* Gotye's song has nearly 85 million YouTube hits
* Online exposure sees his name go global
* Belgian-Australian wonders if fame will affect music
By Mike Collett-White
LONDON, Feb 24 In an age when celebrities are born overnight via YouTube and reality TV, to call Belgian-Australian electro-pop musician Gotye an internet sensation may be to do him a disservice.
Long before his catchy "Somebody That I Used To Know" and accompanying "paint by numbers" video notched 84,487,757 (and counting) hits on YouTube, he was a musical experimenter enjoying limited success in Australia.
He released his first two albums independently -- "Boardface" in 2003 and "Like Drawing Blood" in 2006 -- and also plays in a band called The Basics.
Now Gotye is a name to watch who has signed a deal with the world's largest record label Universal and is heading to the United States for a four-week tour culminating in two dates at the Coachella music festival in April.
While the 31-year-old is embracing his new-found global fame, part of him hankers for the way things were.
"I put out my first two records totally independently in Australia, and the second record, with alternative radio airplay and great word-of-mouth, it eventually went platinum," he told Reuters by telephone from Hamburg, where he was on the latest stop of his European tour.
"There was not even a poster on a wall, people just heard it. Part of me really likes that purity."
Gotye, whose real name is Wouter De Backer, is also curious to see if his rising reputation and international chart success will influence his musical style.
"I will be interested to see, when I am writing new material, whether it will have a bearing -- am I going to be writing for 10 million people or just myself, which is how I've always done it?
"I may be drawn to make more underground music in response to how big this song and album has become," he added. Somebody That I Used To Know comes from the album "Making Mirrors" which was released in Australia last August.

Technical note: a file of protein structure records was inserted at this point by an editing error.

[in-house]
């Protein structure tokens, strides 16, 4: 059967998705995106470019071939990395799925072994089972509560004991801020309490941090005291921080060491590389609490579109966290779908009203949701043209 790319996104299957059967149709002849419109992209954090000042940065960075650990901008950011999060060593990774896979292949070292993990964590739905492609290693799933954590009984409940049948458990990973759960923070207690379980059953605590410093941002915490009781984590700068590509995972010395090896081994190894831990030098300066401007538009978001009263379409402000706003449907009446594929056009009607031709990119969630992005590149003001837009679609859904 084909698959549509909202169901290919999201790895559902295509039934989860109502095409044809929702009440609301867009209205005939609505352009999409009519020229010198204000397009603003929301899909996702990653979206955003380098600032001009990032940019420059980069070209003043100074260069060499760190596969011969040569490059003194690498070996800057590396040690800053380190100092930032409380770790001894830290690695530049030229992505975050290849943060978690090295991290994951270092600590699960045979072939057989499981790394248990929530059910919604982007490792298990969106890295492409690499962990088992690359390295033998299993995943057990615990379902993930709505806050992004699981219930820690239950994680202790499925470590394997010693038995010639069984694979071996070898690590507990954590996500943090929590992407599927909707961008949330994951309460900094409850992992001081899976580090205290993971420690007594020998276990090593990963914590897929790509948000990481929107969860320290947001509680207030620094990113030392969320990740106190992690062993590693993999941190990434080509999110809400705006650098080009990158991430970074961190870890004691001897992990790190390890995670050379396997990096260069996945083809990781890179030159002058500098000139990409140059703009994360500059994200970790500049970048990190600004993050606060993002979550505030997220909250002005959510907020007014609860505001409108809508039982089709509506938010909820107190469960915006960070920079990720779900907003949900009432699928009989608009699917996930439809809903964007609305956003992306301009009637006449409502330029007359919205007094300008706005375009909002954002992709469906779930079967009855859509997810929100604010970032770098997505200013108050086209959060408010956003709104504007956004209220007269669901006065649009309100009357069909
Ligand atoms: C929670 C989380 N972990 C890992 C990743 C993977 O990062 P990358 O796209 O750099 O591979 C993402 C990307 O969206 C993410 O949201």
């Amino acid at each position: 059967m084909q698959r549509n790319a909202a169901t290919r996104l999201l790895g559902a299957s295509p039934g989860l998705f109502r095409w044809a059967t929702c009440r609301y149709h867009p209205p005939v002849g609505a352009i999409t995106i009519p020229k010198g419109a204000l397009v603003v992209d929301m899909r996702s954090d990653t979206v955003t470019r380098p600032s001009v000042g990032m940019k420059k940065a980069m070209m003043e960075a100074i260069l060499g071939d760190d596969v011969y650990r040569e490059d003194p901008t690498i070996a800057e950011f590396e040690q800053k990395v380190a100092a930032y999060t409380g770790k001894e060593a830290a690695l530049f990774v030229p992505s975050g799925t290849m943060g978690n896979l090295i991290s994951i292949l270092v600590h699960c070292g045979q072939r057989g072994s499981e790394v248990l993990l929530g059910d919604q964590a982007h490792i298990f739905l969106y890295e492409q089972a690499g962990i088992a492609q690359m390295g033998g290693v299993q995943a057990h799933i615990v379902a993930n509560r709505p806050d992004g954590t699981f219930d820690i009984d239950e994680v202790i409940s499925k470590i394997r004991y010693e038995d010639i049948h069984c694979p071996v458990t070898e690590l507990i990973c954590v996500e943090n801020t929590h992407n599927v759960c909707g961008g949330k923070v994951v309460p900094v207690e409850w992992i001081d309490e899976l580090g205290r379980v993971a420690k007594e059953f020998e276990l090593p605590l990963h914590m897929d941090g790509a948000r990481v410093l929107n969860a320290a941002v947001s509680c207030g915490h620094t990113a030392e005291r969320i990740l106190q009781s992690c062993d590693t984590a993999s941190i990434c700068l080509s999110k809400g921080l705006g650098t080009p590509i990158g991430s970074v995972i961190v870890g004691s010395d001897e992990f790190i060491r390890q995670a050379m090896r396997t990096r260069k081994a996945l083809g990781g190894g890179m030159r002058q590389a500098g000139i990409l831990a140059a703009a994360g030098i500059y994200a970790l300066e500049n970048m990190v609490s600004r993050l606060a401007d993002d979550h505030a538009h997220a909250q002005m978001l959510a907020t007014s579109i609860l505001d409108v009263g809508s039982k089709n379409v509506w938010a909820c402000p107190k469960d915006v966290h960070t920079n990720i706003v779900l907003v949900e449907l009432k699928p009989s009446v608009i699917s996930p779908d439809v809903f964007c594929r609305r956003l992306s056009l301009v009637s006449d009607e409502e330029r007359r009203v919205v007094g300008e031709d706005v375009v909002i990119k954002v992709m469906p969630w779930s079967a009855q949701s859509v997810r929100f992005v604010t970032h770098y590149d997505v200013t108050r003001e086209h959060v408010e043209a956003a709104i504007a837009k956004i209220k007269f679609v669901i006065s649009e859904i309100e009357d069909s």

Gotye was born in Belgium in 1980 and moved to Australia with his family when he was two. According to online biographies, he formed a band at high school and released a 50-copy-only four-track CD in 2001.
Boardface, his debut album, followed in 2003, and three years later came "Like Drawing Blood", a record which featured in radio listeners' polls and was nominated for, and won, several awards in Australia.
Making Mirrors topped the Australian album chart, but it was the viral success of break-up song Somebody That I Used To Know, aided by Twitter endorsements from celebrities like Ashton Kutcher, that launched Gotye on the global stage.
Likened to artists Peter Gabriel and Hall & Oates, music critics have welcomed Gotye's willingness to experiment with different sounds and styles, setting him apart from the "manufactured" feel of many male solo artists.
His fascination for sounds both real and synthesized -- he features recordings of frogs and fence strings on a windy night in his songs -- is summed up by Making Mirrors track "State of the Art".
Warped vocals deliver lines like "It's a genuine home entertainment revelation" and "The Magic Swing Piano really is astounding" to describe his Lowrey Cotillion electric organ, to which the track is a humorous ode.
One side effect of Gotye's popularity is the number of cover versions of his songs surfacing on the internet.
One, by Canadian indie band Walk Off the Earth, made headlines with a version of Somebody That I Used to Know in which five band members perform the song on the same guitar at the same time. It passed 60 million YouTube hits on Thursday.
"This is one of the nice things the internet gives you," Gotye said, adding that some covers were better than others. "Culture is free and people can respond in the way they want, and I don't think you can try and control that too much."
Looking ahead, Gotye said he had no firm plans for new material, but when it did come it was unlikely to live up to the hype surrounding Somebody That I Used To Know.
"A lot of people ask me, do you feel pressure? My genuine response is that I'm pretty sure my next single is not going to hit number one in 10 countries.
"Of course it's great if it did, but my sense is that this song has something special that sets it aside." (Reporting by Mike Collett-White, editing by Paul Casciato)